-2nd down. Cutler turns and hands the ball to Forte up the middle left. DE John Abraham shoots the gap between Webb and LG Chris Williams. Webb swings outside to pick up the linebacker and Williams crashes down on the tackle. Yet C Roberto Garza is already blocking the tackle. Williams quickly realizes his mistake and tries to step back and pick up Abraham, but it's too late. Abraham takes Forte down for a three-yard loss. This was a straight blown assignment by Williams.

-2nd down. RB Kahlil Bell runs off-tackle right. At the point of attack, DE Ray Edwards stands up TE Kellen Davis and drives him two yards into the backfield. Edwards then sheds the block and makes the tackle. Davis is just too big for this to happen. Both he and TE Matt Spaeth were mediocre in run blocking against the Falcons. Both need to start getting their pads lower and getting off the ball quicker.

For what is surely the first time in his career with the Bears, Cutler only overthrew one pass - the misdirection play to Davis near the goal-line. Otherwise, Cutler was on target all day and as comfortable as he's ever been in a Chicago uniform.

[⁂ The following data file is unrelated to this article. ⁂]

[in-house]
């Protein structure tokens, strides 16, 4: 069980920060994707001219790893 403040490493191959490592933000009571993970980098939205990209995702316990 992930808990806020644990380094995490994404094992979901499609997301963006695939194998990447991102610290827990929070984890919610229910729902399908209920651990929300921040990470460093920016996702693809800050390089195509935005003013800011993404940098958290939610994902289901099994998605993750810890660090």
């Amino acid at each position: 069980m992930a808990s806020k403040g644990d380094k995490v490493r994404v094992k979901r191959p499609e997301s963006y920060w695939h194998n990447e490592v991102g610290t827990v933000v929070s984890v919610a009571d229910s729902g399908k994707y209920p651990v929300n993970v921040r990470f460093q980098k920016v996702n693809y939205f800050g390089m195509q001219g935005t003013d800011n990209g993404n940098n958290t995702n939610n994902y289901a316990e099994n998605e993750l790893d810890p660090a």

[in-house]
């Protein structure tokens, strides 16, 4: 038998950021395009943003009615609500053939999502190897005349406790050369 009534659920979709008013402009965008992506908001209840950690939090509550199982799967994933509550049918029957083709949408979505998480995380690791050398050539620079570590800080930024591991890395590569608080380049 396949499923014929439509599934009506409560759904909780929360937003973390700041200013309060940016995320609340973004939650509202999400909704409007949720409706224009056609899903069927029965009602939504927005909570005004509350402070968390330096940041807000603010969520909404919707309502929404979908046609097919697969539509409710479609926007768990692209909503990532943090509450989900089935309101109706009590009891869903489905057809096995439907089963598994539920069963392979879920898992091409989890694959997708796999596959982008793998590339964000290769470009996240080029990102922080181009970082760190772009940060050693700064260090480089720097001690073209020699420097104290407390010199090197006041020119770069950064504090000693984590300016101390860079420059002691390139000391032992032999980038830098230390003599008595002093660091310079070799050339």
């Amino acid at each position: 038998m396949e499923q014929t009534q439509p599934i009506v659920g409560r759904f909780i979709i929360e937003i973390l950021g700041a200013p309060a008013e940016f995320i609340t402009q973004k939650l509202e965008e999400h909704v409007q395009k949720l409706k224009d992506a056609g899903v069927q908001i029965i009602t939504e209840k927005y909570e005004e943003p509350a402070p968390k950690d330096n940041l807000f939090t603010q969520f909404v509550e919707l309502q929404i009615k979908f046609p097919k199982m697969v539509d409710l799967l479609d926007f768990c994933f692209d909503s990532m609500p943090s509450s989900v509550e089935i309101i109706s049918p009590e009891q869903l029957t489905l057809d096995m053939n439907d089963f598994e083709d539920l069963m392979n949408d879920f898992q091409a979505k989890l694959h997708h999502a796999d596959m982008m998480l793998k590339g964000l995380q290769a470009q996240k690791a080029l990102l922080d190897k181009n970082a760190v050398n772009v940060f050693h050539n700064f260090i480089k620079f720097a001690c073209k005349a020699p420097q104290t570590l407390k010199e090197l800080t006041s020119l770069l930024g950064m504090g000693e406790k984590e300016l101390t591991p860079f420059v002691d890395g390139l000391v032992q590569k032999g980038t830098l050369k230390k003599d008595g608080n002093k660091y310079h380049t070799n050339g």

Third quarter

-Roberto Garza had a rough day at the second level. He had no problem locating linebackers but did not take proper angles to get in front of them. Many times, he had no option but to dive for their legs, which hardly ever got the job done.

-2nd and 10. The Bears line up in a two-tight end set with both Davis and Spaeth stacked on the left edge. At the snap, all seven guys on the line block right. Forte take the handoff running up-the-middle right. The lines seals down the left side and Forte cuts back behind them. He then jukes CB Dunta Robinson out of his jock and rumbles down the left sideline for 27 yards. This was a designed cutback play that utilized an off-balanced formation to seal the left side. It was a good play call by Martz to take advantage of the Falcons' aggressiveness against the run.